A History of Enterprise and Innovation
John Leathem, a lumberman and salvage master who ran a mill at New Franklin but was hindered by poor financial means, visits a machine shop in Green Bay, the owner of which introduces Leathem to his nephew, a trained machinist and businessman, Thomas Smith. Smith agrees to take a look at the mill, but half-way to New Franklin encounters Leathem and his workers returning to Green Bay. Having been paid in promises instead of money, the workers refused to go back to work. Smith, a man of action, rises to the occasion and writes checks to cover the employees wages. A life-long partnership and friendship begins between Leathem and Smith. (Usher 1577)
The enterprise moves to Red River, on the shores of Green Bay, and Charles Scofield takes financial interest; the business is continued under the name of Scofield & Company.
Leathem and Smith move to Sturgeon Bay and build a mill.
Scofield withdraws from the firm and they adopt the name Leathem & Smith.
Transportation by water made cheaper by the opening of the Sturgeon Bay ship canal, helping large-scale quarries thrive.
Smith obtains a 25 year charter from the county board. Under the title Sturgeon Bay Bridge Company, Thomas Smith, John Leathem and R.B. Kellogg construct the first bridge across Sturgeon Bay, for $30,000.
The Leathem & Smith Towing & Wrecking Company is incorporated with a capital stock of $100,000. Leathem D. Smith serves as president, while Thomas Smith serves as secretary and treasurer.
Leathem & Smith (dolomite) Quarry established at the mouth of Sturgeon Bay.
Leathem & Smith Lumber Company is incorporated with a capital of $170,000.
Thomas Smith installs a stone crusher at his quarry.
John Leathem dies in San Diego, CA, having spent the final ten years of his life there.
Leathem D. Smith graduates from the University of Wisconsin with a degree in civil engineering.
The company’s charter for the bridge expires and on November 2, the city of Sturgeon Bay takes over the bridge.
Smith engineers the raising and rebuilding of the Panther, a steam barge, from Green Island.
Smith sells the rebuilt Panther to Milwaukee’s American Steamship Company, earning him $15,000, with which Smith purchases a quarter interest in Leathem & Smith.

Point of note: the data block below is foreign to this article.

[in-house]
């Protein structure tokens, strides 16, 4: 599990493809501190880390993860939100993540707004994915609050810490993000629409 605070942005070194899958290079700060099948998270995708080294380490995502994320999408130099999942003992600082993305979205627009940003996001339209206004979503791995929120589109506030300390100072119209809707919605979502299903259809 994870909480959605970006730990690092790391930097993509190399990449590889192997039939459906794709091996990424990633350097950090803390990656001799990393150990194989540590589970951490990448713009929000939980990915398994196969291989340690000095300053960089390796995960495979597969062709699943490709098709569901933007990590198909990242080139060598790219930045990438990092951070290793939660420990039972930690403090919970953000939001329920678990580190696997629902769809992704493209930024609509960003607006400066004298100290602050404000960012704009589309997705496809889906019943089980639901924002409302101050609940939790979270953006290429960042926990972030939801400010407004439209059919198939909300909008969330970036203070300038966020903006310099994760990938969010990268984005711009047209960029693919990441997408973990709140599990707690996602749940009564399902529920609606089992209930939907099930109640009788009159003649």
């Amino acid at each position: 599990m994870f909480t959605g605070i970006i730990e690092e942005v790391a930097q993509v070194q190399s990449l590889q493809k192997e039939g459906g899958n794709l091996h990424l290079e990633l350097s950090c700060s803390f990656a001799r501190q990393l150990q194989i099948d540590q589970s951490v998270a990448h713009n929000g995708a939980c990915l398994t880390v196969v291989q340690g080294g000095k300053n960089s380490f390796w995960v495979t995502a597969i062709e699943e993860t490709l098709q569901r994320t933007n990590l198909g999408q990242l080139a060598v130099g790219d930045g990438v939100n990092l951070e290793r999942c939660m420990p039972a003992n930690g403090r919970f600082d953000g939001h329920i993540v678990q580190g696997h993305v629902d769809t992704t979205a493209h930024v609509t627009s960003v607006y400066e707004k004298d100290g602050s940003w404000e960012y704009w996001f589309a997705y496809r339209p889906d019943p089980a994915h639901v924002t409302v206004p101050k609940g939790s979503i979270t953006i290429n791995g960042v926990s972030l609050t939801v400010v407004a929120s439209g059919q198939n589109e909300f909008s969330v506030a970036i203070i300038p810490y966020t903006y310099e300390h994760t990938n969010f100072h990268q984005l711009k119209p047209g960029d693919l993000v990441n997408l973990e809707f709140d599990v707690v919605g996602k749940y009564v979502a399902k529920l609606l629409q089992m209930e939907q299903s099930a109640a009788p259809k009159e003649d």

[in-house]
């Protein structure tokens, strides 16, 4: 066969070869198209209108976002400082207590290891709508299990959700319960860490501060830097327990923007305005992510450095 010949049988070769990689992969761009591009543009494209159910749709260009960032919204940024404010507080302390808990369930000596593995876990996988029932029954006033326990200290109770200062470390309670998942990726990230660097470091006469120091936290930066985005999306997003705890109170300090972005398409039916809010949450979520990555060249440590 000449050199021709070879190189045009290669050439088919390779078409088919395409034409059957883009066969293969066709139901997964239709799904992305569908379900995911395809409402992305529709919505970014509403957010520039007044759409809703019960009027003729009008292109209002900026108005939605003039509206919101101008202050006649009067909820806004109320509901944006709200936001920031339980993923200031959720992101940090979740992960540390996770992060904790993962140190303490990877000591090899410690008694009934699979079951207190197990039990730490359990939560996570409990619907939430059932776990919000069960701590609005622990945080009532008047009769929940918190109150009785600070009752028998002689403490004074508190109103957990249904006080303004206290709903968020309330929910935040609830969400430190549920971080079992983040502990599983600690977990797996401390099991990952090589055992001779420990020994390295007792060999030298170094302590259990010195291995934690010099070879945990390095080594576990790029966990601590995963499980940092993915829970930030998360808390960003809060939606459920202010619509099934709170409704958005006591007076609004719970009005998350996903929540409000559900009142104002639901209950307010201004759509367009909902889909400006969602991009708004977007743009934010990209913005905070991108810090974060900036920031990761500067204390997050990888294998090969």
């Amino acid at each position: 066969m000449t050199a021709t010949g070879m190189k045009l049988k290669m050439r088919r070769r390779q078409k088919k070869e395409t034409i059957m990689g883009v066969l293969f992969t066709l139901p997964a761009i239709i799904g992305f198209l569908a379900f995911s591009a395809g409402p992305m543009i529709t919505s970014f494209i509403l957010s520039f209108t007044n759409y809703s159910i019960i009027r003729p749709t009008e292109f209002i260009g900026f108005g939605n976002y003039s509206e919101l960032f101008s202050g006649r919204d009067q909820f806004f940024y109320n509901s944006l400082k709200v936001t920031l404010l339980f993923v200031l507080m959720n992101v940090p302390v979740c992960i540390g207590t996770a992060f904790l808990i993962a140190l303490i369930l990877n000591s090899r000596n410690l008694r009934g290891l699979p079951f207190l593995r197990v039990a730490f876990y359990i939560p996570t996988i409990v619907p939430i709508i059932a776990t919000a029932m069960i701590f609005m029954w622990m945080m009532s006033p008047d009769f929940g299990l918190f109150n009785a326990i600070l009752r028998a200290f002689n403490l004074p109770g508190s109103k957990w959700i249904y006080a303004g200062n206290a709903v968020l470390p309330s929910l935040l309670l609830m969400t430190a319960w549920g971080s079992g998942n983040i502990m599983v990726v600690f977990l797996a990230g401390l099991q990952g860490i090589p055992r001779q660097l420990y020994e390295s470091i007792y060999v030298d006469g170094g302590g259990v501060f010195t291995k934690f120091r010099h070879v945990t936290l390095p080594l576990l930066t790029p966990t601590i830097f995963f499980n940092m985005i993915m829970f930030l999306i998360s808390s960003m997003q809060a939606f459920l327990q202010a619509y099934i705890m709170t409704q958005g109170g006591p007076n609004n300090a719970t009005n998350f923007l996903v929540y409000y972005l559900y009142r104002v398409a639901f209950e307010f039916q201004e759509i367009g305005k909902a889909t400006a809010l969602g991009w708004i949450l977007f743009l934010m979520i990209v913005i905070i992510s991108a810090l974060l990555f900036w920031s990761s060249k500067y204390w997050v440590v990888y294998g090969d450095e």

Leathem & Smith purchase the Adriatic to service quarry operation, which became an important step toward the self-unloading vessel.
Leathem D. Smith, son of Thomas Smith, and now quarter owner of the firm, supervises the installation of the Adriatic’s self-unloader, able to unload at a speed of about 250 cubic yards per hour; a far cry from the days it took to unload by man-power.
Leathem & Smith Towing & Wrecking Company
World War I
Leathem D. Smith takes control of Leathem & Smith, following the sudden death of Thomas Smith, John Leathem having retired several years earlier. With Lethem & Smith’s lumber business having been played out, and wrecking operations diminishing, some of the family supported the liquidation of the firm.
Smith incorporates the Leathem D. Smith Stone Company, capitalized at $200,000, relying on improvements at the quarry to sustain business.
The umbrella business entity for the Smith enterprises, Leathem & Smith Towing & Wrecking, ceases existence as of January 1, 1921, and is replaced by the Leathem D. Smith Stone Company, and Leathem D. Smith Dock Company (capitalized at $100,000), now known as Bay Shipbuilding.
With the decline of shipbuilding demand, Smith embarks on a $115,000 expansion of the quarry. Within a year, Smith’s quarry becomes on of the largest stone plants in the Great Lakes area.
Stone shipments on the Great Lakes increase 530%, due not only to demand, but also by the presence of self-unloading vessels.
Leathem D. Smith, purchases 100 acre farm from John Nelson and builds Door County’s very first country club and yacht club.
Most of the old farm buildings were razed to make way for new construction. The new Commodore Club included a nine-hole golf course, dock, dining hall, lobby, several cottages, and 22 rooms.